Exodus 2.0

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Twelve characters wake up in a desolate, post-apocalyptic space to discover that they're all blind. They remember being offered the opportunity to form a new community, and that they were brought to this place before being struck down by a bright light. Then they discover that this is all they remember. Their memories have been wiped clean, so they know nothing about the people with them... and nothing about themselves. In the days that follow, the blind and disorientated people begin to form a new society. But soon conflicts and prejudices begin to surface - not unlike those that plague the world we're living in today. It seems this new society will also be a place of prejudice, hatred and intolerance. Except that two people begin to form a connection, despite the histories and memories of which they are completely unaware. Very soon they fall in love, proving that such a connection is possible even when human nature tends towards prejudice. Ultimately when the sight of the twelve is restored, a message waits for them on the wall...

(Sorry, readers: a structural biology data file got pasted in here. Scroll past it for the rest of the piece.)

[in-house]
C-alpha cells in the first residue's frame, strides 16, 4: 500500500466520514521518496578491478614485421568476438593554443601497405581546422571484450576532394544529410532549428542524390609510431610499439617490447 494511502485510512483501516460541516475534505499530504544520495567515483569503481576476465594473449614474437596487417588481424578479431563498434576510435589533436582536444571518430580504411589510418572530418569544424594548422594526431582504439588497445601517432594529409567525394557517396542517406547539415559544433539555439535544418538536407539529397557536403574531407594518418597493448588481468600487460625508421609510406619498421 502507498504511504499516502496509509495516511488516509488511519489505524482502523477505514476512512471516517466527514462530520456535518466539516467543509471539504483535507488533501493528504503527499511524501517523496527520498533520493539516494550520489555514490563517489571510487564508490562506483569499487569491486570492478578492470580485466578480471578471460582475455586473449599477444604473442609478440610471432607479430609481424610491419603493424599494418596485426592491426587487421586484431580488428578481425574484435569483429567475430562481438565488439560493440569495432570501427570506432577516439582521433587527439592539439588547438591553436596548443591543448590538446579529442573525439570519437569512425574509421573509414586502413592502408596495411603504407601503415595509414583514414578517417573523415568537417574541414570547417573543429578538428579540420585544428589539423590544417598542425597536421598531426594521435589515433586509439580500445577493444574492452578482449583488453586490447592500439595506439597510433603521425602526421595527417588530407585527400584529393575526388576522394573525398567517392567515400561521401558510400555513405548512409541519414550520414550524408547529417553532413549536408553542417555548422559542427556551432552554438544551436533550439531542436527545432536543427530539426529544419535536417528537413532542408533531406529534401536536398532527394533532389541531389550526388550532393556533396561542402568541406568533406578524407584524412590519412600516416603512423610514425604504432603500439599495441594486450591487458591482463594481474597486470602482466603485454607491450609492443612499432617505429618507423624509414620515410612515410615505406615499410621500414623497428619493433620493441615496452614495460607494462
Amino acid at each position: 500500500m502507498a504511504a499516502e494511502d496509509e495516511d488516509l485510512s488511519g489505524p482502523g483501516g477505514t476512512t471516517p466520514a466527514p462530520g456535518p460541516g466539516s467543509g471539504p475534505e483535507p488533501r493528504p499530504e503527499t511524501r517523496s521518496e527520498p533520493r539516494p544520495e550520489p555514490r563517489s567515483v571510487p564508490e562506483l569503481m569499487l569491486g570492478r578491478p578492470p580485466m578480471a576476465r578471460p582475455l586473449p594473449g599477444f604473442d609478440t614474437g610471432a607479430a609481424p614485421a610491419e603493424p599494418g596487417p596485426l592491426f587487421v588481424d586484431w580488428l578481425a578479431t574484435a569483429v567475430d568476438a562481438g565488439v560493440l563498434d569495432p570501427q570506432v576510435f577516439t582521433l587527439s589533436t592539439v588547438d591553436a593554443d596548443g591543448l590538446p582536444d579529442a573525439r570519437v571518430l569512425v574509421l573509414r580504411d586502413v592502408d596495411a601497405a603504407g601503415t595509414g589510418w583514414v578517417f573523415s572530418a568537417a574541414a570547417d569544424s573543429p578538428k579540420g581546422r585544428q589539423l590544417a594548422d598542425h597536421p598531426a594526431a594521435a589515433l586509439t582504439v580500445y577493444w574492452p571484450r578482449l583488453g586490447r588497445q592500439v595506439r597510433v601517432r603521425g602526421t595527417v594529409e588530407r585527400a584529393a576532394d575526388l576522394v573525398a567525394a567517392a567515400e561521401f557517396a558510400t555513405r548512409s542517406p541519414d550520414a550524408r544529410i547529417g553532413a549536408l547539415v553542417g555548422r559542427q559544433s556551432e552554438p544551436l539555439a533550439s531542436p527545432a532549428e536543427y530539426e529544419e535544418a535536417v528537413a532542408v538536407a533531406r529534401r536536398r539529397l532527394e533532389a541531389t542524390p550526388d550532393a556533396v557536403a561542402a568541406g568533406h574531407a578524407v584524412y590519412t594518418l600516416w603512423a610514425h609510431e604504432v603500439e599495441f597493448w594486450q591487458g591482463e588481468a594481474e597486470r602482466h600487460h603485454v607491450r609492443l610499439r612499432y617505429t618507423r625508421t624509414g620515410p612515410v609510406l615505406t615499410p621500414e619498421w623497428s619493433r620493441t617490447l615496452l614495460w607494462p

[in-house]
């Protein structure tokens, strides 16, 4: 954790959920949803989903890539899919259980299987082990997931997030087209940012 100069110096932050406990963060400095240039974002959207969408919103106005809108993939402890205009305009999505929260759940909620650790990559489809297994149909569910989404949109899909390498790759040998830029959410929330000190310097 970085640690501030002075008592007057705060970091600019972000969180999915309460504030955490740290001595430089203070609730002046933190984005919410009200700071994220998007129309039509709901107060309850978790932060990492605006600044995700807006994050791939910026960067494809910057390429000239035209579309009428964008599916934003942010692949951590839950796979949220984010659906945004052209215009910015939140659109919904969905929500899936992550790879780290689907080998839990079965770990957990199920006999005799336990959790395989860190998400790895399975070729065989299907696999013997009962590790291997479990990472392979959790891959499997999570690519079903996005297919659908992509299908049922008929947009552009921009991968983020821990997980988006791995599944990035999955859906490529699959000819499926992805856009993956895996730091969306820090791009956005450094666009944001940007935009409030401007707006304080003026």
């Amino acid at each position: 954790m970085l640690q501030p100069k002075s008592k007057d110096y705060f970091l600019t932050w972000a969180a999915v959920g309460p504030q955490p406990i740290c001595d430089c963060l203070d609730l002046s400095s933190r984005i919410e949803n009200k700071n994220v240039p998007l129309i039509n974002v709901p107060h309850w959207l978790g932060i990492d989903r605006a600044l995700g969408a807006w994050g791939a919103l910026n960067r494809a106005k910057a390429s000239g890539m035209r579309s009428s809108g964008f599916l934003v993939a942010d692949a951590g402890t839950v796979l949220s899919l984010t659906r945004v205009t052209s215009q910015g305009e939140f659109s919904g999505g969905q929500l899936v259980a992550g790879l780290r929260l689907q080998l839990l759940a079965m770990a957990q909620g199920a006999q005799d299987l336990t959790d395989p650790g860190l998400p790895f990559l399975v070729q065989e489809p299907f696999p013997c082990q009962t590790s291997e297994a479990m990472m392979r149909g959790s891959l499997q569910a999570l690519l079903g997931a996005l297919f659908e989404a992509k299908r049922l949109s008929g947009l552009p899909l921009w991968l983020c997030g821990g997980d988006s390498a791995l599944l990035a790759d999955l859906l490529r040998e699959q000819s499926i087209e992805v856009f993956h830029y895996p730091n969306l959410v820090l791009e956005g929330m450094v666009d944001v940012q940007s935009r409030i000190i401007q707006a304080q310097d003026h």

Biblical connection

My inspiration for this story is the Book of Acts (9:1-17), in which Paul is struck by a bright light and blinded for three days until the scales fall from his eyes. I chose this passage because of its powerful message about rebirth, and the ability to begin to "see" the world in a new way. At the time of my research for this story, I had a dream in which everyone in the world was struck with amnesia. All our memories were lost, and with them our centuries of prejudice, intolerance and conflict. Completely without history or context, it became possible for human society to begin again. But as I considered this dream, I had a sense that human nature could once again turn towards its impulse towards intolerance and prejudice, so even a new society could see history repeating itself. While this made sense to me (and reflects the belief of thinkers such as Sigmund Freud), I did not want to tell an entirely hopeless story. And so, even though the new society in my story tends towards conflict and prejudice, my two principal characters demonstrate the possibility for love.



  • Writer/Director: David Stein